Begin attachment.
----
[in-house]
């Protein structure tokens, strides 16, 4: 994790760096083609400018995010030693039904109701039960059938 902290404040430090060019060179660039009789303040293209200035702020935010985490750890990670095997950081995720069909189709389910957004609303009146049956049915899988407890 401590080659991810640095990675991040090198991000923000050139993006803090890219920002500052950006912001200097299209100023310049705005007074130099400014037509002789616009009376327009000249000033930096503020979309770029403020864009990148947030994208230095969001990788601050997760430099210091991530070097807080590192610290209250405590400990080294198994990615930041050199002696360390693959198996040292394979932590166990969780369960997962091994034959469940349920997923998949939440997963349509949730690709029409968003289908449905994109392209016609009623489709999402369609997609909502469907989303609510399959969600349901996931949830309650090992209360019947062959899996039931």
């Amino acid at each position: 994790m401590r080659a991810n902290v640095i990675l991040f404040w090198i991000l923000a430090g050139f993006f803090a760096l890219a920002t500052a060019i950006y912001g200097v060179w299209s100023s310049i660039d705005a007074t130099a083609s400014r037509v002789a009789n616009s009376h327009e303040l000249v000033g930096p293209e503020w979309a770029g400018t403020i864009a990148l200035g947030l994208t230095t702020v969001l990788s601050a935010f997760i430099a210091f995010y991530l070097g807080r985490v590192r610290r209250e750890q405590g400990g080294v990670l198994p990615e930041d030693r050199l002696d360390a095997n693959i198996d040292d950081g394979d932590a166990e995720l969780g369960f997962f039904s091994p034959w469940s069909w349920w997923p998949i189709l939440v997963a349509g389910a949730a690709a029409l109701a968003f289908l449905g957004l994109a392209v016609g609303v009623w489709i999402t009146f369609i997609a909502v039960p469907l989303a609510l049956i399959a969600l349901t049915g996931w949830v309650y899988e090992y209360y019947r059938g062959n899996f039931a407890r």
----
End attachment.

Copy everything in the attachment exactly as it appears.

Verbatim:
[in-house]
């Protein structure tokens, strides 16, 4: 994790760096083609400018995010030693039904109701039960059938 902290404040430090060019060179660039009789303040293209200035702020935010985490750890990670095997950081995720069909189709389910957004609303009146049956049915899988407890 401590080659991810640095990675991040090198991000923000050139993006803090890219920002500052950006912001200097299209100023310049705005007074130099400014037509002789616009009376327009000249000033930096503020979309770029403020864009990148947030994208230095969001990788601050997760430099210091991530070097807080590192610290209250405590400990080294198994990615930041050199002696360390693959198996040292394979932590166990969780369960997962091994034959469940349920997923998949939440997963349509949730690709029409968003289908449905994109392209016609009623489709999402369609997609909502469907989303609510399959969600349901996931949830309650090992209360019947062959899996039931």
């Amino acid at each position: 994790m401590r080659a991810n902290v640095i990675l991040f404040w090198i991000l923000a430090g050139f993006f803090a760096l890219a920002t500052a060019i950006y912001g200097v060179w299209s100023s310049i660039d705005a007074t130099a083609s400014r037509v002789a009789n616009s009376h327009e303040l000249v000033g930096p293209e503020w979309a770029g400018t403020i864009a990148l200035g947030l994208t230095t702020v969001l990788s601050a935010f997760i430099a210091f995010y991530l070097g807080r985490v590192r610290r209250e750890q405590g400990g080294v990670l198994p990615e930041d030693r050199l002696d360390a095997n693959i198996d040292d950081g394979d932590a166990e995720l969780g369960f997962f039904s091994p034959w469940s069909w349920w997923p998949i189709l939440v997963a349509g389910a949730a690709a029409l109701a968003f289908l449905g957004l994109a392209v016609g609303v009623w489709i999402t009146f369609i997609a909502v039960p469907l989303a609510l049956i399959a969600l349901t049915g996931w949830v309650y899988e090992y209360y019947r059938g062959n899996f039931a407890r």